I almost have a southern heart. When you ask me where I want to settle down, I shun living amongst the crumbling concrete. I shun the city because you’ve had a real house in Georgia, and a dusty shed with tools and the kind of life that isn’t crowded and noisy, and I want that too. I want to run away with you. So I practice my cursive Ls and dream of taking your last name. My L is awkward and messy and imperfect, but I can still see us with a dog and a yard that stretches us beyond the bonfires and clear skies. So I hang my hat on your I-miss-yous and so-I-was-thinkings, ignoring your demons as we incubate.
You say you’re not fucking anyone else, but won’t call me your girlfriend. You stay for days, change the temperature on the thermostat and forget to turn off the coffee pot. You use my comb and leave your hair behind, along with your phone and your shirts and your smell. You cook me breakfast in the morning and call me darling. You talk about us in future tense, but say you want to take things slow. It’s a convenient loophole for you, because you hate being good. You say good is boring and I remember the long red hairs that I found on your bed, on your sweatshirt, on my coffee cup. A fiery red—the kind of red that belongs to a girl who is not boring.
You say you like Momma because she is a firecracker, and you hugged her because you’re good with parents. You say you weren’t nervous, but I saw you wipe your hands on your lap and heard your voice shake. You apologize about forgetting that you promised to pick me up that day. Momma says you’re falling in love with me—that I only cried because I care about you—but she hasn’t seen those fiery red hairs. Momma insists that I’m just hardened from the last one. She says you’re not the same, but she hasn’t seen you driving around when you said you were at work. She hasn’t heard the voicemail you accidentally left with you talking to her in that not-boring way.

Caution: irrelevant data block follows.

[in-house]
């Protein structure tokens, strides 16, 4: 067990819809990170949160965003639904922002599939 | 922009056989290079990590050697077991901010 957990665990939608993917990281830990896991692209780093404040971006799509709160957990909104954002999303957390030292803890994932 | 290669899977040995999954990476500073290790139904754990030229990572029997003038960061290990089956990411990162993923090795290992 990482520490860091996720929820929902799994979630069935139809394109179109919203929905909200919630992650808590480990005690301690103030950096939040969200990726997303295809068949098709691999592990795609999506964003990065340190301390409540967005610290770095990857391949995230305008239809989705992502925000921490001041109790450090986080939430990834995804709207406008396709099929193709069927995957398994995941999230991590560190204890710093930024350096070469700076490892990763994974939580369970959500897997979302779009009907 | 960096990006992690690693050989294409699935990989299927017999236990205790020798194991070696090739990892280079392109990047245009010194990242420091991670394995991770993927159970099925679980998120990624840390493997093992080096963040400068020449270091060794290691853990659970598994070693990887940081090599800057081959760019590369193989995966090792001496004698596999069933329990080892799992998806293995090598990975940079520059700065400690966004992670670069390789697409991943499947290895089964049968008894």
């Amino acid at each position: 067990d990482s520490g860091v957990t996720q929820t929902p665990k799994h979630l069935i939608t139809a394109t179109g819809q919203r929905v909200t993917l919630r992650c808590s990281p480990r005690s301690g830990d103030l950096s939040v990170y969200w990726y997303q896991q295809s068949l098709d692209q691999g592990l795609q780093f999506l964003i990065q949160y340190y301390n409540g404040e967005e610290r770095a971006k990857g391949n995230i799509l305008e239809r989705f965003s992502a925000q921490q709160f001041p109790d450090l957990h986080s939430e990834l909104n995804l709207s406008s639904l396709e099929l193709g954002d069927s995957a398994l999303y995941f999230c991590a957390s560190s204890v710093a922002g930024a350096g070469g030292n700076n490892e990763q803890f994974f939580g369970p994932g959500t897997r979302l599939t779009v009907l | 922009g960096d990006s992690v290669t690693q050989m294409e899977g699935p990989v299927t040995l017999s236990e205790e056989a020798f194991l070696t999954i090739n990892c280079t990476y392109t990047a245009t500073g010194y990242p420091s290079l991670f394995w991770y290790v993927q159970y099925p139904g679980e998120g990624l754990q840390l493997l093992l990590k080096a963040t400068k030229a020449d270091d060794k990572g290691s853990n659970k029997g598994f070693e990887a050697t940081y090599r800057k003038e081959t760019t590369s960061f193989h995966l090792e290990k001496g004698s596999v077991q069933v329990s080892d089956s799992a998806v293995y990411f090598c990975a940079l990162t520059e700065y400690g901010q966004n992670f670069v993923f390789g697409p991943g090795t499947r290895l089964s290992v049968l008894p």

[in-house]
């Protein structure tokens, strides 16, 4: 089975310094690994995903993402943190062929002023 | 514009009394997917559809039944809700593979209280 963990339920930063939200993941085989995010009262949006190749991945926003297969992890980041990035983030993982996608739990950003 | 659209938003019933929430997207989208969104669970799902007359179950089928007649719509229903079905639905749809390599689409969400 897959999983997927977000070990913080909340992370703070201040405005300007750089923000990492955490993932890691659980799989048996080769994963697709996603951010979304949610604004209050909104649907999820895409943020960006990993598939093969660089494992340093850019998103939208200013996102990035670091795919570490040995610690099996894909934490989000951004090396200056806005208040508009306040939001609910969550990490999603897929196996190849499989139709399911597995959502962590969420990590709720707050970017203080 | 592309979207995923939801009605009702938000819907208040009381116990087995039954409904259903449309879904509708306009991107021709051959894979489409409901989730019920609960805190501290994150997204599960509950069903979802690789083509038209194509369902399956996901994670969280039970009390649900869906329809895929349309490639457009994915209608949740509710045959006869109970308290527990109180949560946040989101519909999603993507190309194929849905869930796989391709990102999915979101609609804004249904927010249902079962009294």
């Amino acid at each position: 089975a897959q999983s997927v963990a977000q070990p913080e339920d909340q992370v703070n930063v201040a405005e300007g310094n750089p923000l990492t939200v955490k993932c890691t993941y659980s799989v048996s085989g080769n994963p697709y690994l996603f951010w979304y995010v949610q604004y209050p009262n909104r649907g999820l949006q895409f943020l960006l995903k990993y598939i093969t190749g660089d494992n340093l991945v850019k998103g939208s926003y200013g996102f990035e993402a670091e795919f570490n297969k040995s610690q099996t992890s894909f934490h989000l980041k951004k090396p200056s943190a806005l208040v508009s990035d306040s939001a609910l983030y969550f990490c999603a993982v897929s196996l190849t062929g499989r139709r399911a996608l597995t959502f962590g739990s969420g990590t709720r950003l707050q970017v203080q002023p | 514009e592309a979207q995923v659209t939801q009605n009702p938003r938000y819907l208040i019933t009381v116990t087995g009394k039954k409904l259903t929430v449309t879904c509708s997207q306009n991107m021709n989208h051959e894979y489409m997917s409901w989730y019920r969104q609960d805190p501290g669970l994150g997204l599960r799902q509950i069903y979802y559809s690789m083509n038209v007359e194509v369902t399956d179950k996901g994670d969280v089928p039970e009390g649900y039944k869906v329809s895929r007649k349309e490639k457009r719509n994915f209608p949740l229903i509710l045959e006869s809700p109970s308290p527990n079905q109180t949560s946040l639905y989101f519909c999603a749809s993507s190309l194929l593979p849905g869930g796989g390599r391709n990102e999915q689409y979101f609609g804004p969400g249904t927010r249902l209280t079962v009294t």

Still, night after night we wrap around each other, creating loopholes in our sleep. The dangerous thing about loopholes is that they eventually become knots. Impossible knots that get tighter and tighter and suffocate you slowly. Knots that you never saw coming—the ones that become a nightmare and wake you from your sleep.
Your arm is tangled in mine, but I slide out of bed and sit in the bathroom to practice my cursive Ls. The loops are still imperfect and twist into little impossible knots. The street lamp casts its light on the lid of the toilet seat, exposing another long, fiery red hair from that not-boring girl. I let the pen fall across the floor, and decide that living amongst the crumbling concrete isn’t such a bad life after all.
About the Author: Jennifer Roger is a copywriter, former game journalist, and recovering fine arts major. She currently lives in Chicago and enjoys archery, crafting, and gaming. You can find her previous work at jennroger.com.
Story Song: "Do Your Best" by John Maus
Photo Credit: Elisabeth Clem/Poppy and Pinecone